22.3.17

Knitting Project Bags







It happens every spring... I get the sewing bug.  This year it hit me when I was perusing the knitting needles at the craft store {Which they have none!  Do they really only sell bulky sized metal straight needles?  I can't be the only sock knitter in Wisconsin.  But I digress...} when I happened to walk past a display of fat quarters.  I don't normally get excited about fabric or even pay attention to it for that matter, but the tiny rectangles were all tied up with a sweet little ribbon and were just the pop of color I needed in my life right now. It was like a present waiting there for me, and it was fifty percent off.  I had no idea what I was going to do with them, but I had to have them.

Fast forward a few days and I'm casting on a sock with the yarn I found at the thrift store last month. 
I went to find my basket I usually use for small projects, but it was full of eggs {Yay, the free loaders, ahem, I mean hens, are laying again}.  Then I noticed the little package of fabric sitting on the shelf and that it just happened to match my yarn, so I decided to make a project bag. {I used this pattern here, with a few modifications}.  I paired the fat quarters with some upcycled fabric from a skirt I found at the thrift store, too.  It has the feeling of a cotton canvas and worked perfect for adding stability to the bag.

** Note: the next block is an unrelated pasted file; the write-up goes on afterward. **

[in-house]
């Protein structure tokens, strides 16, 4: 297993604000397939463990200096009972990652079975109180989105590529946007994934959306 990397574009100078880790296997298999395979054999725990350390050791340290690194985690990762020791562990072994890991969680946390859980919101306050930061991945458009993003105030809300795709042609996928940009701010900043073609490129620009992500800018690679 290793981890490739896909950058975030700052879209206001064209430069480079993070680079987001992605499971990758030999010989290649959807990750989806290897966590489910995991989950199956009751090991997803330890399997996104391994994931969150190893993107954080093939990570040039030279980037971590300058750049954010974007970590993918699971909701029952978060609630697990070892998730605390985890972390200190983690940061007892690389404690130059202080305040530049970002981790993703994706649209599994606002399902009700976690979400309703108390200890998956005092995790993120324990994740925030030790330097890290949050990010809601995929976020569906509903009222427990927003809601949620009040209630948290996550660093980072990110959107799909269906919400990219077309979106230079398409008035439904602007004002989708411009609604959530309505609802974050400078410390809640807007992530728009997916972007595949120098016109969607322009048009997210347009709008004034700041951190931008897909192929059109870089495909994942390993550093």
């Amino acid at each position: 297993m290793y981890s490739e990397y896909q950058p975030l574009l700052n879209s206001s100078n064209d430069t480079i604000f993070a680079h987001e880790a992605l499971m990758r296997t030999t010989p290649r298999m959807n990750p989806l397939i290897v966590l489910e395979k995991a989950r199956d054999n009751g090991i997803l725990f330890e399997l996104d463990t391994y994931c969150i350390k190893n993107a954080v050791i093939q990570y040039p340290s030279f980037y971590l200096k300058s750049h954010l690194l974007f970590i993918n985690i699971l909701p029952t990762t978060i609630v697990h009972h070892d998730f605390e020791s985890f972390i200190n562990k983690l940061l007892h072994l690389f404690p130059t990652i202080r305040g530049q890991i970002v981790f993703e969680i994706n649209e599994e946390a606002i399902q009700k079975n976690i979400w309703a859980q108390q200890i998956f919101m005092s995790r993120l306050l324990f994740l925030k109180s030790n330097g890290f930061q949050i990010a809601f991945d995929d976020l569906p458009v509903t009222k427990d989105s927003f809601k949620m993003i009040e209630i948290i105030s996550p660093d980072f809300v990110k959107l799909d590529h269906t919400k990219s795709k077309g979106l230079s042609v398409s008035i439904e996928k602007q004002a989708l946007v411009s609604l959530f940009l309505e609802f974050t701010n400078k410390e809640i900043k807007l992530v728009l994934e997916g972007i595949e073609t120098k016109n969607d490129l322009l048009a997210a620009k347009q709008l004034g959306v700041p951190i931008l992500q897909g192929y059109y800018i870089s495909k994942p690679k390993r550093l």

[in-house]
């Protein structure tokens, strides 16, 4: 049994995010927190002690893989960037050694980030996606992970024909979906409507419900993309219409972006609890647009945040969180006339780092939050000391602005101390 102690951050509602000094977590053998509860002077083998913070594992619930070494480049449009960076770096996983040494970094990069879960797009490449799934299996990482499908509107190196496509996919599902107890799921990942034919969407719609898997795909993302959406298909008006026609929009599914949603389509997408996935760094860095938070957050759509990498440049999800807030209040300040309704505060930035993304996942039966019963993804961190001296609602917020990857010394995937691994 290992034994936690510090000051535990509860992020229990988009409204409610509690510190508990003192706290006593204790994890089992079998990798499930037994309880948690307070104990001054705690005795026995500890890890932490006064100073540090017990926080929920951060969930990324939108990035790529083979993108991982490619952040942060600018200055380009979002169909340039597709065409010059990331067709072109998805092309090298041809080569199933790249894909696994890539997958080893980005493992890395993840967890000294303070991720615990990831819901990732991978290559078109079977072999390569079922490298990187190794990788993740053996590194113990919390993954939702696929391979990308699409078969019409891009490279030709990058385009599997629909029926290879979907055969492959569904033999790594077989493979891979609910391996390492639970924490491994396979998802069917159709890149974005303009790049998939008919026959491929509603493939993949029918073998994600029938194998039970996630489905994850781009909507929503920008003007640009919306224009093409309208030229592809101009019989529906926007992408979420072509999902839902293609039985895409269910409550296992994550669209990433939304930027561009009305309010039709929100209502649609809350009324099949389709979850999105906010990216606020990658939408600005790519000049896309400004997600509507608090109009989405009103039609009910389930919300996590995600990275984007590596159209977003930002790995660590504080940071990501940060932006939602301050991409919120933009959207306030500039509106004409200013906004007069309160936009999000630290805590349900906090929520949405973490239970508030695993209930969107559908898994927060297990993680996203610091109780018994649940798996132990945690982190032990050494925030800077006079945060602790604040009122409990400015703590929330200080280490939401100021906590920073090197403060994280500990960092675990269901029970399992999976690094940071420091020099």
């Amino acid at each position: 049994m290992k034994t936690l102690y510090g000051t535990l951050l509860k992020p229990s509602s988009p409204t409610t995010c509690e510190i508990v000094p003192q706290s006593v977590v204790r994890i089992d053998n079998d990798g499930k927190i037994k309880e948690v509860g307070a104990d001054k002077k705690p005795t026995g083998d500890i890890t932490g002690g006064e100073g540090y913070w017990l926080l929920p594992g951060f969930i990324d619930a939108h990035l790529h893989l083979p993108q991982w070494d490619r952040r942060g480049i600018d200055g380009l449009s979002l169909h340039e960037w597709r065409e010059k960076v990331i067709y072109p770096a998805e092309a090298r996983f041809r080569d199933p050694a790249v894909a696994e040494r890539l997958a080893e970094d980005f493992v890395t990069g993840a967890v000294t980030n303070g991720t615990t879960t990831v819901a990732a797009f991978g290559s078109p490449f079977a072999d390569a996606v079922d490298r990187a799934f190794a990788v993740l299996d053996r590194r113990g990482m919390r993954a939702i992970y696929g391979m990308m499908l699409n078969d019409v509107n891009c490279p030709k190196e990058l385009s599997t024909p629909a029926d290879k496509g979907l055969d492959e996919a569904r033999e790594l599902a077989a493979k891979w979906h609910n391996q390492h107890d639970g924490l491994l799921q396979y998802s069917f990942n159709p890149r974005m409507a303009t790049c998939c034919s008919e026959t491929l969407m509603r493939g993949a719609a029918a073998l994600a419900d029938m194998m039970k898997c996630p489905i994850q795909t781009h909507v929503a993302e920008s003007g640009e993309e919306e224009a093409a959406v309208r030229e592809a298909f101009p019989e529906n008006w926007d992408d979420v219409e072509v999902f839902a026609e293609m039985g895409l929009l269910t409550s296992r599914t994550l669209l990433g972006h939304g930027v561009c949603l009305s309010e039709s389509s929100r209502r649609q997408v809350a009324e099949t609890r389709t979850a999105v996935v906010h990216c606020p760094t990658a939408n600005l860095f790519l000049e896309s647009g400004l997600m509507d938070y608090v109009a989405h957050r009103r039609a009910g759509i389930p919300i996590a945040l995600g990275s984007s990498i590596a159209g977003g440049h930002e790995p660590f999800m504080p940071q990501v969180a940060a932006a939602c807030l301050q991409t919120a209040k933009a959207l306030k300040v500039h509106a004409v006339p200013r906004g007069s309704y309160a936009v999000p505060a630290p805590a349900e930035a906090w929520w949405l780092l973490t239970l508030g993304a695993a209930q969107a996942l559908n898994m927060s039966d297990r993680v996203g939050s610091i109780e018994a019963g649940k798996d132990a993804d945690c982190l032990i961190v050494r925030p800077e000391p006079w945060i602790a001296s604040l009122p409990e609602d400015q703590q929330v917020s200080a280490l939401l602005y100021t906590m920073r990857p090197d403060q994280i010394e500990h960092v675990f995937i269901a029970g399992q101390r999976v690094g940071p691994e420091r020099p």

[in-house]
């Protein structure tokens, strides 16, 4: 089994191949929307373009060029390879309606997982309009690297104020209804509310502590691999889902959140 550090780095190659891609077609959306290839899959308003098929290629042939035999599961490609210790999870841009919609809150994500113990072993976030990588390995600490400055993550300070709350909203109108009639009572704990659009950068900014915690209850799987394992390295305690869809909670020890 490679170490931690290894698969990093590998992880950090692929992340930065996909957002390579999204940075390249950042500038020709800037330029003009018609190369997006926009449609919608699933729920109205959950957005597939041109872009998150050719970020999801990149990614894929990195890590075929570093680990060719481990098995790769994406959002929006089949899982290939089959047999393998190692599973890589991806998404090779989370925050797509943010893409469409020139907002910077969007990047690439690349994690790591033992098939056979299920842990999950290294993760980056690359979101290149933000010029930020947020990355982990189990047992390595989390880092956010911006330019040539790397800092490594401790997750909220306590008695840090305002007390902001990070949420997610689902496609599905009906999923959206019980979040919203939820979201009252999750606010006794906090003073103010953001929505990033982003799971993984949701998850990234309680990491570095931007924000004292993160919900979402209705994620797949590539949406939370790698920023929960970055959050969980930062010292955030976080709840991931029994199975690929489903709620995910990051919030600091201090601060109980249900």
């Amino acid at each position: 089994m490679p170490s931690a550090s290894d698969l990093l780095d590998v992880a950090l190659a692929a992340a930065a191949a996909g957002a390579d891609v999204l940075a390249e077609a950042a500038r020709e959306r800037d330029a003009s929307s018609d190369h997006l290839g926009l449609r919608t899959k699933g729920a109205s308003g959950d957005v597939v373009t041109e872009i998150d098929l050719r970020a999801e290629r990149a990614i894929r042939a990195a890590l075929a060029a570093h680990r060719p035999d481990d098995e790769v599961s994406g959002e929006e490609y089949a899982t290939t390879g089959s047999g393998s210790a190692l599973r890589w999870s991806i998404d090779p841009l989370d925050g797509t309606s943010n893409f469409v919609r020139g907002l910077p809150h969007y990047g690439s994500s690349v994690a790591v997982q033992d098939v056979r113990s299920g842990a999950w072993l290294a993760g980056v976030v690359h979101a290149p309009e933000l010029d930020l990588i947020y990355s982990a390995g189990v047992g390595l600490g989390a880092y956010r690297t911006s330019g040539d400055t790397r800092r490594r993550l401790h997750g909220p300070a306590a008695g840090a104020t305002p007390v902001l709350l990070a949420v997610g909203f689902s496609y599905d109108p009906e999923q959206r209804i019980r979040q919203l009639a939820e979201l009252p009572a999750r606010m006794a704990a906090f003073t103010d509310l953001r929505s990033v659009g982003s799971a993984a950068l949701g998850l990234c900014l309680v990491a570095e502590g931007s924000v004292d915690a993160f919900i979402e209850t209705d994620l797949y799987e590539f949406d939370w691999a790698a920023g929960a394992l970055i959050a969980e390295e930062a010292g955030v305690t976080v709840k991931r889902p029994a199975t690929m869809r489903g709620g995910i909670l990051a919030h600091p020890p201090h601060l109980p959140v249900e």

I have never had a good quality knitting bag and now I know why everyone likes them so much! The square corners make it sit flat and with the lining, I can fold the top down to use it as a knitting basket. Two fifty gram balls of sock yarn, along with my pattern, needles and notions fit inside.  I also like that it's squishy enough to fit inside my backpack and take it with me everywhere. 

I liked mine so much that I decided to make three more for the shop too.  These are seriously addicting and I'm already cutting fabric for more.  I hope you like them, too!



25.2.17

Thrift Store Finds









At least once a week, we head to town to the thrift store.  They set out expired baked goods and slightly over ripe produce that we pick up for our chickens.  It really helps on the winter feed budget and they love to have fresh greens and treats in the winter months.